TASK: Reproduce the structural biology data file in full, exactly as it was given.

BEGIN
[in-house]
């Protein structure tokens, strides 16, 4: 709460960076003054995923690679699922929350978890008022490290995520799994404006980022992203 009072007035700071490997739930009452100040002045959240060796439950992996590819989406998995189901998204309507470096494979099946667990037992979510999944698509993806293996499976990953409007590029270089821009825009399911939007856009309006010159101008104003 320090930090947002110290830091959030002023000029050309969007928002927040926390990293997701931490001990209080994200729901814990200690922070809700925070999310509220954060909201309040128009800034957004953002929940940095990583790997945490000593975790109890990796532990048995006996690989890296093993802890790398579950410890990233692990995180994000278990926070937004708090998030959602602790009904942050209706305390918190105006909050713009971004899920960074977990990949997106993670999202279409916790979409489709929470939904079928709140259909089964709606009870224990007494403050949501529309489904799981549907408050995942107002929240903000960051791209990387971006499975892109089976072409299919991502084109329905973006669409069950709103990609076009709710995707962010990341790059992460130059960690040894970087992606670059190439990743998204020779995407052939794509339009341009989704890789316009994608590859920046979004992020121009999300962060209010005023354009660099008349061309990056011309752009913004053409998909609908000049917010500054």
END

[in-house]
């Protein structure tokens, strides 16, 4: 709460960076003054995923690679699922929350978890008022490290995520799994404006980022992203 009072007035700071490997739930009452100040002045959240060796439950992996590819989406998995189901998204309507470096494979099946667990037992979510999944698509993806293996499976990953409007590029270089821009825009399911939007856009309006010159101008104003 320090930090947002110290830091959030002023000029050309969007928002927040926390990293997701931490001990209080994200729901814990200690922070809700925070999310509220954060909201309040128009800034957004953002929940940095990583790997945490000593975790109890990796532990048995006996690989890296093993802890790398579950410890990233692990995180994000278990926070937004708090998030959602602790009904942050209706305390918190105006909050713009971004899920960074977990990949997106993670999202279409916790979409489709929470939904079928709140259909089964709606009870224990007494403050949501529309489904799981549907408050995942107002929240903000960051791209990387971006499975892109089976072409299919991502084109329905973006669409069950709103990609076009709710995707962010990341790059992460130059960690040894970087992606670059190439990743998204020779995407052939794509339009341009989704890789316009994608590859920046979004992020121009999300962060209010005023354009660099008349061309990056011309752009913004053409998909609908000049917010500054």